Description: Forty years after the Montgomery bus boycott that was sparked by Rosa Park’s refusal to give up her seat to a white man, the civil rights icon lent her name to a charter school proposal in 1997. However, the Detroit school that would have been named for her and her late husband, the Raymond and Rosa Parks Academy for Self Development, was never approved. In any case, Charter school advocates like to pretend this mere proposal means Parks was an early champion of charter schools and thus that school privatization is an extension of the civil rights movement. Yet a closer look at the facts shows a sadder story. At the time of the proposal, Parks was suffering from dementia and under the sway of countless corporate consultants who used her name and clout to enact several projects. It ended in a protracted legal battle after her death between her family and the consultants to whom she willed a treasure trove of civil rights artifacts.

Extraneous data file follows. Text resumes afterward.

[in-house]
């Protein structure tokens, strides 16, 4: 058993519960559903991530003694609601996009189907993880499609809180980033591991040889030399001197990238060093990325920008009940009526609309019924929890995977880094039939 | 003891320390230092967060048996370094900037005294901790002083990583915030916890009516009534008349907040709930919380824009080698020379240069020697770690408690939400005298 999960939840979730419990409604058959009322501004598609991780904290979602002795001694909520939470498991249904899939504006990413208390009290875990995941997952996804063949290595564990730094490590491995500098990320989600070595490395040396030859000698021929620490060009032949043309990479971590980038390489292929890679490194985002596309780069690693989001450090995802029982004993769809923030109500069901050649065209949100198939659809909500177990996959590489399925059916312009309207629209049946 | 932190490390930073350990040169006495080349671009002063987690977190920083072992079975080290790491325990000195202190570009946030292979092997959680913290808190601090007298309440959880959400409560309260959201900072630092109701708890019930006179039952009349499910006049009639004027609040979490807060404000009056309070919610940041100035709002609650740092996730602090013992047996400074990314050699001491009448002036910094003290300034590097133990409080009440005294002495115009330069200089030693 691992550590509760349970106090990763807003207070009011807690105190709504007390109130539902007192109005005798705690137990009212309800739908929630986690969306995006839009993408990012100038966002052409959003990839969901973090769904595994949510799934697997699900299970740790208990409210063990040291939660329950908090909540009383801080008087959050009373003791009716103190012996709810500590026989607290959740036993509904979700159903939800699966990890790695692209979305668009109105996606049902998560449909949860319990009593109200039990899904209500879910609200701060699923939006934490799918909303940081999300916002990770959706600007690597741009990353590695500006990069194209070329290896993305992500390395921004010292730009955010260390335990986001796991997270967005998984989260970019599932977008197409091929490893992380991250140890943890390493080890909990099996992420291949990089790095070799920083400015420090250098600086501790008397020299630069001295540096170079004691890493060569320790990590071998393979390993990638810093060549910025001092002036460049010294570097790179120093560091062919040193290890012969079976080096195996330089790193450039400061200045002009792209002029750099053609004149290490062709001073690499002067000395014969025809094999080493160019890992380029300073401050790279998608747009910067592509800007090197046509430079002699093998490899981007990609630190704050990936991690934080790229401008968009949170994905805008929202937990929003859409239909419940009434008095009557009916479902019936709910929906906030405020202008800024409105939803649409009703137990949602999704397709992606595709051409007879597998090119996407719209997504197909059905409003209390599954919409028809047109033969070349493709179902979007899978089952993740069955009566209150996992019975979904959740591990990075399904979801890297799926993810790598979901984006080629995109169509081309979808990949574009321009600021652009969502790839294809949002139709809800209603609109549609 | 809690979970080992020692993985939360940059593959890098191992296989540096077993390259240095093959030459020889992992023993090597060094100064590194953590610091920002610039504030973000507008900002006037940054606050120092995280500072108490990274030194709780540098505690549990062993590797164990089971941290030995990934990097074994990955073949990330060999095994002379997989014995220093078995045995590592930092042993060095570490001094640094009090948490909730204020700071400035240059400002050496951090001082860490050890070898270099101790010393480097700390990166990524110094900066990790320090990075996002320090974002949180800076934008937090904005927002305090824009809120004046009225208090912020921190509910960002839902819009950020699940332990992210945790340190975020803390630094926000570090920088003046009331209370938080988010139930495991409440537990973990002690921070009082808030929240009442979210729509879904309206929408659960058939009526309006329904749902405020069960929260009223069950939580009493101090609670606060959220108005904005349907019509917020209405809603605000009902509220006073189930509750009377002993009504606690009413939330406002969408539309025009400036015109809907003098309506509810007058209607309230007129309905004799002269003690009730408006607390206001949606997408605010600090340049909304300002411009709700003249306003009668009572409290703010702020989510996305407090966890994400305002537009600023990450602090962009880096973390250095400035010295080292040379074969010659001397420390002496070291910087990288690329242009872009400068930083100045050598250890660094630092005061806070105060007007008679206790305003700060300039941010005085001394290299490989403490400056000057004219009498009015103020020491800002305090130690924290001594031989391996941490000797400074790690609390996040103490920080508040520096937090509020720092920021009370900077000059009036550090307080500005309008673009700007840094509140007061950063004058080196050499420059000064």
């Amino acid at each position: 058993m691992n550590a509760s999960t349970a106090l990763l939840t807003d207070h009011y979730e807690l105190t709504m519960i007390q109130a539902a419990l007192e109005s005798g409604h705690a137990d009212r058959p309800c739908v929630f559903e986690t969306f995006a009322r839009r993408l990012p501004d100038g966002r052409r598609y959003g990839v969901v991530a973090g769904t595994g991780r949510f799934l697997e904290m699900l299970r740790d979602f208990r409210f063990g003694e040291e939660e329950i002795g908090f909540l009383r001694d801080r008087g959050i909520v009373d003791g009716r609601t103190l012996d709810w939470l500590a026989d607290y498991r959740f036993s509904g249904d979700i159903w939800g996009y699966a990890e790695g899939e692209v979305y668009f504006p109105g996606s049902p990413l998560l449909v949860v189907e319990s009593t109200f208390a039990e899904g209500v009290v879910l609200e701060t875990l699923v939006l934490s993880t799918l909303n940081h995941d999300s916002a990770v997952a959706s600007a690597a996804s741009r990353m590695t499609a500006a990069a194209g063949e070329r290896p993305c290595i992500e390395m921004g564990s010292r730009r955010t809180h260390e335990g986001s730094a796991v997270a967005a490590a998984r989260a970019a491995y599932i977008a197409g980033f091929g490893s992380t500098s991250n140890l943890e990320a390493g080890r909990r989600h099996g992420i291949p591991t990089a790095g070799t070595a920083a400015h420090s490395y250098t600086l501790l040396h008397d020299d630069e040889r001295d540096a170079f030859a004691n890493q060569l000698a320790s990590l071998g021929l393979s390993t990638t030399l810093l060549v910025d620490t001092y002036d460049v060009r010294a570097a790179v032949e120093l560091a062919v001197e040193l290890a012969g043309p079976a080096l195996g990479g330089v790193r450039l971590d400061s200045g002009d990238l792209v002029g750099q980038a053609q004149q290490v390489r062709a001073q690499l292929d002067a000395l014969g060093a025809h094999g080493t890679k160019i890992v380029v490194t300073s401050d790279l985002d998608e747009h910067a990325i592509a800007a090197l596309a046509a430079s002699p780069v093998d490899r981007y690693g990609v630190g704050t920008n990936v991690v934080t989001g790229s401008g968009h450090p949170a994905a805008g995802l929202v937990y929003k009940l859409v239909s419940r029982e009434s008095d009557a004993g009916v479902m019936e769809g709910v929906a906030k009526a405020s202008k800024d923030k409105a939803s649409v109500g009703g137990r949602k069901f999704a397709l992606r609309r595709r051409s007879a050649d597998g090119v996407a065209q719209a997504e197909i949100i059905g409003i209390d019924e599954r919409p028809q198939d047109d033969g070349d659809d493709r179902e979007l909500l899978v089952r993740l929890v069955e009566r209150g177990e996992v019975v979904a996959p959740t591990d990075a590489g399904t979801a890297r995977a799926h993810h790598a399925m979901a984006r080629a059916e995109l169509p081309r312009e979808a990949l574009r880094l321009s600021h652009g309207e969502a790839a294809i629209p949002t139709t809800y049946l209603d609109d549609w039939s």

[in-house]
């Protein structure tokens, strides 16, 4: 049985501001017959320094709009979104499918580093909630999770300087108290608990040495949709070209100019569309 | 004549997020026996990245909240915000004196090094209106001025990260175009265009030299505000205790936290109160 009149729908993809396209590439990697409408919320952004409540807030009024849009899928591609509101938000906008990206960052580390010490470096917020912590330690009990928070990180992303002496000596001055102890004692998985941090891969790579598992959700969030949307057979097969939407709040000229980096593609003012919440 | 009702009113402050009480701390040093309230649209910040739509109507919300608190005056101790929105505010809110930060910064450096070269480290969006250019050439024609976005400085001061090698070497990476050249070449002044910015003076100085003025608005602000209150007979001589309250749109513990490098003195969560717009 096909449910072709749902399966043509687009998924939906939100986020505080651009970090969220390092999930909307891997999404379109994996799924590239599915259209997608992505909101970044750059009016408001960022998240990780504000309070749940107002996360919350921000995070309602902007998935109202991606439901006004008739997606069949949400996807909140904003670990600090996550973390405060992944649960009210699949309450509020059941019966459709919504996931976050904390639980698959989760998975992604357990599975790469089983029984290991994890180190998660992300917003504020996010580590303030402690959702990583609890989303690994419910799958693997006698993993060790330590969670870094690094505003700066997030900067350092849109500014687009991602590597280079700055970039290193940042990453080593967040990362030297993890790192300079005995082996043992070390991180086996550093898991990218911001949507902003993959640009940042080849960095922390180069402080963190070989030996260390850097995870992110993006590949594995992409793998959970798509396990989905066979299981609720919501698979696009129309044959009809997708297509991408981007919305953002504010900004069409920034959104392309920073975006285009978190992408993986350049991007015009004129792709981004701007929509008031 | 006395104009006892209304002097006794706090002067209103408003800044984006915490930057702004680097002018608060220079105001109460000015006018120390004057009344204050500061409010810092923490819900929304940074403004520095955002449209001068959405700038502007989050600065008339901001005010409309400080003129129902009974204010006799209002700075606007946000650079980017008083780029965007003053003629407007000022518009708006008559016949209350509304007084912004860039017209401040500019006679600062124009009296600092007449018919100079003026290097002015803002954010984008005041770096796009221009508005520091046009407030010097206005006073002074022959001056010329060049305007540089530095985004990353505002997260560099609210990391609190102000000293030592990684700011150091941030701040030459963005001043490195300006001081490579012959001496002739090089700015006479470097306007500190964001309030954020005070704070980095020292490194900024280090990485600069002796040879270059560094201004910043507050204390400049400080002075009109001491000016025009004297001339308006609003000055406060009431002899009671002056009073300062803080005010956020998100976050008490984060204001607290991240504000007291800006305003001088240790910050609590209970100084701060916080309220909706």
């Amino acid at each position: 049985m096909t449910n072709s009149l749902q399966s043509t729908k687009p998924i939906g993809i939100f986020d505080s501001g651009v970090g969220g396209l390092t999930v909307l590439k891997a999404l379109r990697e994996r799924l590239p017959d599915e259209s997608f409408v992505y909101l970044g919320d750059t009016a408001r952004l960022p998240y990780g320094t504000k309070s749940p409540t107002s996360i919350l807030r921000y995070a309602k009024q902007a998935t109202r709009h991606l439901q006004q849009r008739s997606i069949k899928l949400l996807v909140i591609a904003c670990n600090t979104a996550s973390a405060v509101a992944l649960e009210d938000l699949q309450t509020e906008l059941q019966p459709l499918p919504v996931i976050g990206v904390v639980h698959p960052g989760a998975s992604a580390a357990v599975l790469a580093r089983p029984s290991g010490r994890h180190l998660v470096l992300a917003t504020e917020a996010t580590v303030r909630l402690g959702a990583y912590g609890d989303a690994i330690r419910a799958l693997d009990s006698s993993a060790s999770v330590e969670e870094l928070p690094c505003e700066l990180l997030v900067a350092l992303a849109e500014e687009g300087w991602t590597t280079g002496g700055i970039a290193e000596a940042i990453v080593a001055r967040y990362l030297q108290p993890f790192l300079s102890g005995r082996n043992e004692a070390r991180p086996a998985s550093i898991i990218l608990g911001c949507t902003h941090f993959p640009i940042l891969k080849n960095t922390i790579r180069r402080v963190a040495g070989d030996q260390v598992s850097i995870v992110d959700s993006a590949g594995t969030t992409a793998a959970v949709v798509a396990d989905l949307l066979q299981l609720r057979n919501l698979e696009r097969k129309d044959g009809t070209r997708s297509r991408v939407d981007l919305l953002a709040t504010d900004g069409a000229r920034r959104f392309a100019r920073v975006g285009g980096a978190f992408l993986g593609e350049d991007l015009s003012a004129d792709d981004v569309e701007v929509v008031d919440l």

Fun Fact: I think this is one of the most important articles I wrote in 2020. It’s not a pretty story, but it’s the truth. The school privatization movement likes to co-opt the language of the civil rights movement while violating the civil rights of students and families with substandard education and pocketing tax dollars as profit that were meant to educate children. The exploitation of Parks in this way is symptomatic of what you’ll see in any inner city charter school where entrepreneurs are getting rich off of the children of color whom they pretend to be serving.


Gadfly’s Other Year End Round Ups

This wasn’t the first year I’ve done a countdown of the year’s greatest hits. I usually write one counting down of my most popular articles and one listing articles that I thought deserved a second look (like this one). Here are all my end of the year articles since I began my blog in 2014: